Well, we have been down the State of Emergency road before, and in the long run it only made matters worse. Like all band aid panaceas it simply allowed ignored tensions to intensify and then explode. You solve problems by addressing root causes, not mere symptoms. And countries do not move forward by repeating 25 year old mistakes.


Now it’s a well known fact that a relatively small proportion of criminals are responsible for the majority of violent crimes, especially murder. And many police argue that our crime rate would plummet if they could eliminate all those they felt strongly to be murderers but had insufficient evidence to convict. No doubt most men shot by police are of this type. After all they don’t just target names picked out of a hat. But even if 90% of those they kill really are murderers, it still means innocent men are dying.


Now I have a lot of sympathy for the Jamaican police, for they have one of the most dangerous jobs in the world. The murder rate among the Jamaica Constabulary Force last year was 30 times the national rate, and 6 times that of its American counterparts. It is a wonder the JCF still gets recruits, especially when you consider how badly they are paid.


Too many of our police treat the common man with a coarse and arrogant lack of respect. Some of them abuse their power and treat honest citizens little better than criminals. And no doubt there is a degree of corruption and incompetence at all levels. But every institution reflects a nation’s habits and outlook. Uniforms don’t miraculously change people, and no security force is less brutal or more honest and efficient than the society it serves.


It is nonsense to speak about our police as an occupying force. The powers that be who protect politically connected gangsters deserve full condemnation. But most police are brave hard working men who believe in what they are doing, which is to try and keep law and order in a country which doesn’t always seem to welcome it.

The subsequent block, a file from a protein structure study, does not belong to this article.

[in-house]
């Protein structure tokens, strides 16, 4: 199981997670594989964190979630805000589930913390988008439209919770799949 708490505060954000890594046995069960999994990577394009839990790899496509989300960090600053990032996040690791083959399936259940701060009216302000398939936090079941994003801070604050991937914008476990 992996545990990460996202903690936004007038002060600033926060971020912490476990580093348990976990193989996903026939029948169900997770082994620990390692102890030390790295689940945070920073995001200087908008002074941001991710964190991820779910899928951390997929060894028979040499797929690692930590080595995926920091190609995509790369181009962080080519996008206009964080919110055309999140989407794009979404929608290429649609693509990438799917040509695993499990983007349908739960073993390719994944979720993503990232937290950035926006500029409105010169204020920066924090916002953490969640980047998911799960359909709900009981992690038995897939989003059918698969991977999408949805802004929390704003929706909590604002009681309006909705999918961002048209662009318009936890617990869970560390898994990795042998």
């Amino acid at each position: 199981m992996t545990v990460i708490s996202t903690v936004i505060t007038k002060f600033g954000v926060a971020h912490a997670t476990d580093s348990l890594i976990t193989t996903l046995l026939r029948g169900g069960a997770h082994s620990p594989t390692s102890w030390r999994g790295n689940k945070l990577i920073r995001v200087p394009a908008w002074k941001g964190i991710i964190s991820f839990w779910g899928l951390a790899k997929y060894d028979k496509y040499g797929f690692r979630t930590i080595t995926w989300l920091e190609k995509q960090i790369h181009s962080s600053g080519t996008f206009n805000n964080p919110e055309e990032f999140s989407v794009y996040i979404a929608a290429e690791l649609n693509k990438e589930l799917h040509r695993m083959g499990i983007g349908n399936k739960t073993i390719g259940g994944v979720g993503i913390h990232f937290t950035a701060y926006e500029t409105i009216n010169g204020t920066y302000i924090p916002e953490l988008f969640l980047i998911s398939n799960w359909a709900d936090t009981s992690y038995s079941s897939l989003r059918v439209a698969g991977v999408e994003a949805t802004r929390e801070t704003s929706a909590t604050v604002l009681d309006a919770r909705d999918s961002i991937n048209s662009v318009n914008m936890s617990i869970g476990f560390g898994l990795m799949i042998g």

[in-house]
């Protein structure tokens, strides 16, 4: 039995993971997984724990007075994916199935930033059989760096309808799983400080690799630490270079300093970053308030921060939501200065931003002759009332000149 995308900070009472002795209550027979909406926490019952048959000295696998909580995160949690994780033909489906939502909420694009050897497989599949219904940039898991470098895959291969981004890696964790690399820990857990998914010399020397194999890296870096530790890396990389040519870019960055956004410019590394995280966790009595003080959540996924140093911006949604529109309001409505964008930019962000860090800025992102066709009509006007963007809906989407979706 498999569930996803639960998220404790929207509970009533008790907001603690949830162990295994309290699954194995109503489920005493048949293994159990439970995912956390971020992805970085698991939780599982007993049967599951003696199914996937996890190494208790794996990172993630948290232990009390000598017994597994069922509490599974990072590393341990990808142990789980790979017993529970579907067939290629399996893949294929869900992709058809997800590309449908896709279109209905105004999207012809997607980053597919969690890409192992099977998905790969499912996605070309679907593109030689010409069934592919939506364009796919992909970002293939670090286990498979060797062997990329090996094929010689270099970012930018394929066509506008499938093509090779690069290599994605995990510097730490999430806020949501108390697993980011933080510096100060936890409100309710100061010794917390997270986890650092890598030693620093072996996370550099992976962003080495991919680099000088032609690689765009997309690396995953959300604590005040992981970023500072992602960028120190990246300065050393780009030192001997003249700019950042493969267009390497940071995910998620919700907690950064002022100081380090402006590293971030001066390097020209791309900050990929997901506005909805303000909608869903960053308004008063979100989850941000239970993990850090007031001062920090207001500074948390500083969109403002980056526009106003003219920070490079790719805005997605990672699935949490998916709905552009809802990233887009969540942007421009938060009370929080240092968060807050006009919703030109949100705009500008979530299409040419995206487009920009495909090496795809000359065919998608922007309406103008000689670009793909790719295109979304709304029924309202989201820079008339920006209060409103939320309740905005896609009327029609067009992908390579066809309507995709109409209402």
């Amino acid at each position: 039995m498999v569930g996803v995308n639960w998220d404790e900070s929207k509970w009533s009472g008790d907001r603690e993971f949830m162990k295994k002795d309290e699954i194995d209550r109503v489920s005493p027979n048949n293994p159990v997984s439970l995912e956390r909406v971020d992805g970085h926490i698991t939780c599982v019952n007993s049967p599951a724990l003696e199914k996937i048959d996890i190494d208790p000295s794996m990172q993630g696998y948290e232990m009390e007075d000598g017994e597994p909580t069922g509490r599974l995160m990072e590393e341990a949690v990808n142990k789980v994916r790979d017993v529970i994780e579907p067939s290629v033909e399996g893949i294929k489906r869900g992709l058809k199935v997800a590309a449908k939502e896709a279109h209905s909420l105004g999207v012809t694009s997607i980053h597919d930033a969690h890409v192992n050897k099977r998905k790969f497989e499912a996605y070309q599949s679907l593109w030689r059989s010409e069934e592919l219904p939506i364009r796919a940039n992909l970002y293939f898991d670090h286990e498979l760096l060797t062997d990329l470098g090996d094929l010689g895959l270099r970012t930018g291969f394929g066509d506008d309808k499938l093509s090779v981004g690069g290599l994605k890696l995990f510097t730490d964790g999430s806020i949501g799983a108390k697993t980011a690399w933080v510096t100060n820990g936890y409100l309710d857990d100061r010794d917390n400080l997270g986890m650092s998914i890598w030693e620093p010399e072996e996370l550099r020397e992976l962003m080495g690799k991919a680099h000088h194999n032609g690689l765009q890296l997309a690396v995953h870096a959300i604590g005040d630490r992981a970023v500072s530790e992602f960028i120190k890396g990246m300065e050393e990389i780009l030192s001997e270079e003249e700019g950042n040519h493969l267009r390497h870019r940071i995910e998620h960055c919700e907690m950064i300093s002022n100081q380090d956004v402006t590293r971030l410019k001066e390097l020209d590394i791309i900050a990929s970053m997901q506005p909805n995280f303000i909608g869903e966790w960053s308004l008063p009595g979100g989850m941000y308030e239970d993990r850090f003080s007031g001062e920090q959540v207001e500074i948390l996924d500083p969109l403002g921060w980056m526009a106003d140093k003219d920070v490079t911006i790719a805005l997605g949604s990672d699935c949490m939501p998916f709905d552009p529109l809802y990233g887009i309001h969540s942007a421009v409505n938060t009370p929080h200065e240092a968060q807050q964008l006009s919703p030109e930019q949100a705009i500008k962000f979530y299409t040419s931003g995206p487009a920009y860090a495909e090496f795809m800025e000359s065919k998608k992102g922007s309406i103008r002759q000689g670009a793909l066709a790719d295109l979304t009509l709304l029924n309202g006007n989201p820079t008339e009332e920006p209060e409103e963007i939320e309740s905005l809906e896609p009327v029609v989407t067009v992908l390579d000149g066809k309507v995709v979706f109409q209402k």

When all is said and done, they are the last line of defense between law abiding citizens and some of the most vicious criminals on earth. Can you imagine what would happen if they ever went on strike? And frankly the schizophrenic attitude of many Jamaicans towards their police reminds me of Rudyard Kipling’s Tommy


“For it's Tommy this, an' Tommy that,

 an' "Chuck him out, the brute!"

 But it's "Saviour of 'is country"

 when the guns begin to shoot;”


It is good that Jamaica has civil groups monitoring our police. Any nation that lets the excesses of its security forces go unadmonished is asking to become a military dictatorship. But our human rights organizations need to stop focusing only on police killings and address the reality behind them, which is the growing unwillingness of the public to testify in court.


Where are the demonstrations when witnesses are gunned down? Why is no one pressuring the government to ensure the safety of the accusers of criminals? It certainly wouldn’t cost much to put two way mirrors in all police stations so that witnesses can identify suspects without themselves being seen. But that would only the beginning of what needs to be done to rescue the endangered integrity of due process in this country. It is not dead Phangs and Braeton murderers that make me worry for Jamaica’s future, but dead Icylin Vaughns.